I love audiobooks, but I hate DRM (actually, I think it's an existential threat to humanity), and since Audible requires all its books to be sold with DRM (even when the publishers object), that's left me with limited options -- until 2014, when I discovered Downpour.
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Grad writes, "While cruising Amazon looking for some new Christmas tree magic for my family, I ran across what must be the world's most expensive Christmas tree."
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After nearly a year of Amazon (the largest bookseller on earth) refusing to sell books from one of the largest publishers on earth, they've finally made peace.
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Jason Weisberger finally upgraded. Did seven years make much difference? The answer will probably not surprise you, but the details might.
In my latest Locus column, Audible, Comixology, Amazon, and Doctorow’s First Law, I unpick the technological forces at work in the fight between Amazon and Hachette, one of the "big five" publishers, whose books have not been normally available through Amazon for months now, as the publisher and the bookseller go to war over the terms on which Amazon will sell books in the future.
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Online retailer Amazon is accused of hooking millions of dollars from underage users making unauthorized in-app purchases. The Federal Trade Commission filed a lawsuit Thursday charging that the company willingly allowed kids to set up purchases without the consent of their parents.
Though most were for smaller ammounts, some of the charges ranged as high as $99, and typically were for game weapons, clothes and other virtual bullshit installed on its Kindle Fire gadget.
"Amazon’s in-app system allowed children to incur unlimited charges on their parents’ accounts without permission," FTC Chairwoman Edith Ramirez wrote in a press release issued by the comission. "Even Amazon's own employees recognized the serious problem its process created. We are seeking refunds for affected parents and a court order to ensure that Amazon gets parents' consent for in-app purchases."
Amazon's in-app purchase system, established in 2011 to help the firm catch up with competitors Apple and Google, was relatively rudimentary and lacked locks or passwords to prevent unuathorized users racking up huge bills. Within a month, internal emails show that Amazon was aware of "problems" that were "clearly causing problems for a large percentage of our customers," according to the FTC's lawsuit.
Amazon only added passwords months later, and did not apply them to purchases of less than $20 for a year. Even then, according to the suit, Amazon did not disclose that doing so once would enable further purchases for more than an hour.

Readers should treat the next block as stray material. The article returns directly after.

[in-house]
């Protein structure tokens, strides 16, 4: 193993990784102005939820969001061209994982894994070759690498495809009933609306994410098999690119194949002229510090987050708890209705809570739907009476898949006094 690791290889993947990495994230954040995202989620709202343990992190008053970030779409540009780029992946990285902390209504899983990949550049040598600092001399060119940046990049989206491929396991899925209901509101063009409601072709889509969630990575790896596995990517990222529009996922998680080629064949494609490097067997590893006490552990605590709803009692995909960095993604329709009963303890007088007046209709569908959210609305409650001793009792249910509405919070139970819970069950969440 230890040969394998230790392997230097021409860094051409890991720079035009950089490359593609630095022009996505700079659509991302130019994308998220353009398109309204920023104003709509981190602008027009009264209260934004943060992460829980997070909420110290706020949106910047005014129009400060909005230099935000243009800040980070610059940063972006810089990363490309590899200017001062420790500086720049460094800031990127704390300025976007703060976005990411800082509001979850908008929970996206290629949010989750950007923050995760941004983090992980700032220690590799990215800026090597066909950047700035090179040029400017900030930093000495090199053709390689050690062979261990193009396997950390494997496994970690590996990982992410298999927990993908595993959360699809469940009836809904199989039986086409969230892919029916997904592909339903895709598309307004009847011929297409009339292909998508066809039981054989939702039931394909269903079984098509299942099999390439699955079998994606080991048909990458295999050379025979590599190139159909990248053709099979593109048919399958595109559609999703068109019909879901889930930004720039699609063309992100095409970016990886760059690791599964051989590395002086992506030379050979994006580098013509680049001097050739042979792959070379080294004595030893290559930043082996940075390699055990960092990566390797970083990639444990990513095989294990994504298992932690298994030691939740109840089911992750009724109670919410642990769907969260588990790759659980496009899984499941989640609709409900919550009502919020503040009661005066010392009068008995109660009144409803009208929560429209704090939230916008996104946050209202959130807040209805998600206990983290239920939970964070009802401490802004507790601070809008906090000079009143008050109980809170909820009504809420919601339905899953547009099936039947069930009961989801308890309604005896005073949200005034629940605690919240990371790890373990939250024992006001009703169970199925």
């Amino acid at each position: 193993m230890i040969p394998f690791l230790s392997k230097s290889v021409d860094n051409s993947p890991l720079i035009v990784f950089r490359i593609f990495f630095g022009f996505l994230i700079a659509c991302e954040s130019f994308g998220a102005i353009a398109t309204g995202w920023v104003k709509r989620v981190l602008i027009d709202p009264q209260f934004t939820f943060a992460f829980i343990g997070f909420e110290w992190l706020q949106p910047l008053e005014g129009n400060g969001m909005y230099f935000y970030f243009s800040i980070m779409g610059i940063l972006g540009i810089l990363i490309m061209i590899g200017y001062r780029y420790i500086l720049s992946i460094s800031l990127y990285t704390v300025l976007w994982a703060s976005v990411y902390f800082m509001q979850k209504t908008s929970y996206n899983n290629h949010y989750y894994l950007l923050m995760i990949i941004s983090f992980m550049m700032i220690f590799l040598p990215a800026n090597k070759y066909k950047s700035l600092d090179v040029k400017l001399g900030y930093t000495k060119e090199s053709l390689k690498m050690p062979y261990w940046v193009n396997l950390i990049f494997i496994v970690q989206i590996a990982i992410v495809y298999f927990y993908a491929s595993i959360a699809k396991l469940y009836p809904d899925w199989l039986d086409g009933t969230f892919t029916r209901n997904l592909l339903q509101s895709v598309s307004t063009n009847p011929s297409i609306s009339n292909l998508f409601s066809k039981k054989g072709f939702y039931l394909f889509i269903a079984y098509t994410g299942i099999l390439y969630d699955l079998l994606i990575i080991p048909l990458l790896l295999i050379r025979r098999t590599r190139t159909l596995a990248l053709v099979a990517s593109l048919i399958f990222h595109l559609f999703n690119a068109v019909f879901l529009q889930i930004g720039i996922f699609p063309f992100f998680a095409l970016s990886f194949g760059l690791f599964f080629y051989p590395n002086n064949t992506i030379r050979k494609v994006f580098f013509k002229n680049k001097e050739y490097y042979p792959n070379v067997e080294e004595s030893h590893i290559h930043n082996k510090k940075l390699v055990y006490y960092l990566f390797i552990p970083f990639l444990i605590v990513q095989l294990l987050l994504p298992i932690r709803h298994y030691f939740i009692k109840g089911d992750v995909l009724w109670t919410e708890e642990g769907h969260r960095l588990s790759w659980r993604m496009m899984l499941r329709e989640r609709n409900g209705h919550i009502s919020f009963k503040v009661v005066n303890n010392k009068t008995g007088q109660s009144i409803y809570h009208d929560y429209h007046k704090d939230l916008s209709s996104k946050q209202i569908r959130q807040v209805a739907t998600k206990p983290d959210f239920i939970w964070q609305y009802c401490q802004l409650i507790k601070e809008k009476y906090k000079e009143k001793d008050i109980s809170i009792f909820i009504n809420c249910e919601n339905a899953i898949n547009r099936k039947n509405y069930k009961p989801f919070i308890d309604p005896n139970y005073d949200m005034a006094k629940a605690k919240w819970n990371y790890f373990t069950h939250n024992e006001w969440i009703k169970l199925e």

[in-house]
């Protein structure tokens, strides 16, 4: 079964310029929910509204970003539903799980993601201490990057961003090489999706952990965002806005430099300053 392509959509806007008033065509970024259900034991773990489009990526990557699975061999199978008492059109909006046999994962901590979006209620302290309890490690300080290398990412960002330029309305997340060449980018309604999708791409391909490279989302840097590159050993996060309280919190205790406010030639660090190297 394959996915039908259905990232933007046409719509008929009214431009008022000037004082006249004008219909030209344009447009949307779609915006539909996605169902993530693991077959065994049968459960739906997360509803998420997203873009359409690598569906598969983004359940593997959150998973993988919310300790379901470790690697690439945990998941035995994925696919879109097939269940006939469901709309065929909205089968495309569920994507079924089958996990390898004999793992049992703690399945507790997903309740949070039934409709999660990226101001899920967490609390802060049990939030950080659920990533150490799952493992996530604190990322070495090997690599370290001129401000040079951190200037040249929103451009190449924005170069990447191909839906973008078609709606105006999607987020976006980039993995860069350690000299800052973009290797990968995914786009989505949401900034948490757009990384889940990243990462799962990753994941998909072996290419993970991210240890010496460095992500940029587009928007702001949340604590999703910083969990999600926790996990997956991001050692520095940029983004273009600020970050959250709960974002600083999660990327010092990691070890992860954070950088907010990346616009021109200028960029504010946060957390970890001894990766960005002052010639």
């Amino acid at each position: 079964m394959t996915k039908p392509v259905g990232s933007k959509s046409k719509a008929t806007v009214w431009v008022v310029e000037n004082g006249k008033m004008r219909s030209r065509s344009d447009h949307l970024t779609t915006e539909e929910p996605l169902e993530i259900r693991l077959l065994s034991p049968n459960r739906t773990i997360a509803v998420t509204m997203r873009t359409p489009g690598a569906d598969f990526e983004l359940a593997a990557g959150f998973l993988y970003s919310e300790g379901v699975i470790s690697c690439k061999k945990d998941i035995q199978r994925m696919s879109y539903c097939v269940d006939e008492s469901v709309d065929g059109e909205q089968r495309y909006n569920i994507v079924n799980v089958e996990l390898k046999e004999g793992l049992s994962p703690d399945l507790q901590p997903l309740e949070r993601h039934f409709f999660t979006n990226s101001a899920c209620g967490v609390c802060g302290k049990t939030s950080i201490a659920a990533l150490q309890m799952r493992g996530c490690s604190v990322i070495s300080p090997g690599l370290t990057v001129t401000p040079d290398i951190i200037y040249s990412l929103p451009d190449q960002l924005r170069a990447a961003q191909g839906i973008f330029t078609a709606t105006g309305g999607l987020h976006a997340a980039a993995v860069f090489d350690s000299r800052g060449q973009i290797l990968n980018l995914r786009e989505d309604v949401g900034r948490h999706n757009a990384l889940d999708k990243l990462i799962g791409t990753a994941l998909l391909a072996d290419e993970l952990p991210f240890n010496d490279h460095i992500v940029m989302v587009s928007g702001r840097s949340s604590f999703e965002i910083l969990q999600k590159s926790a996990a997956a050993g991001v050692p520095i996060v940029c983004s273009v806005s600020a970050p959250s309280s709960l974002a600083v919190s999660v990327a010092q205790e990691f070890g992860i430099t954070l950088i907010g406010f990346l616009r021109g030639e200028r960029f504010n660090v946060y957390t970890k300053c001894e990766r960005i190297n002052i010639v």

The FTC settled a similar lawsuit with Apple earlier this year, when the company agreed to institute stricter policies and paid $32.5m in restitution. Read the rest
In my latest Guardian column, "How Amazon is holding Hachette hostage," I discuss the petard that the French publishing giant Hachette is being hoisted upon by Amazon. Hachette insisted that Amazon sell its books with "Digital Rights Management" that only Amazon is allowed to remove, and now Hachette can't afford to pull its books from Amazon, because its customers can only read their books with Amazon's technology. So now, Hachette has reduced itself to a commodity supplier to Amazon, and has frittered away all its market power. The other four major publishers are headed into the same place with Amazon, and unless they dump DRM quick, they're going to suffer the same fate.
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Deepto Hajela with the AP
: "Apple filed papers on Tuesday telling a federal appeals court in New York that a judge's finding it violated antitrust laws by manipulating electronic book prices 'is a radical departure' from modern antitrust law that will 'chill competition and harm consumers' if allowed to stand." Read the rest
Metabrainz is the charity that oversees Musicbrainz, a free/open music metadata service that has gained in popularity since Gracenote took all the audio metadata its users keyed in by hand and enclosed it, denying all but the top bidders access to it. Musicbrainz is free to use, but has a premium, higher-availability service for commercial operators, like Amazon.
For three years now, Metabrainz has been chasing an unpaid invoice at Amazon. Metabrainz is a tiny, charitable nonprofit that relies on grants and donations for the majority of its operating capital, but commercial operators are also key to its survival. And Musicbrainz is an integral part of the plumbing of the Internet at this point, a powerful check against one player achieving dominance through a chokehold on a key resource.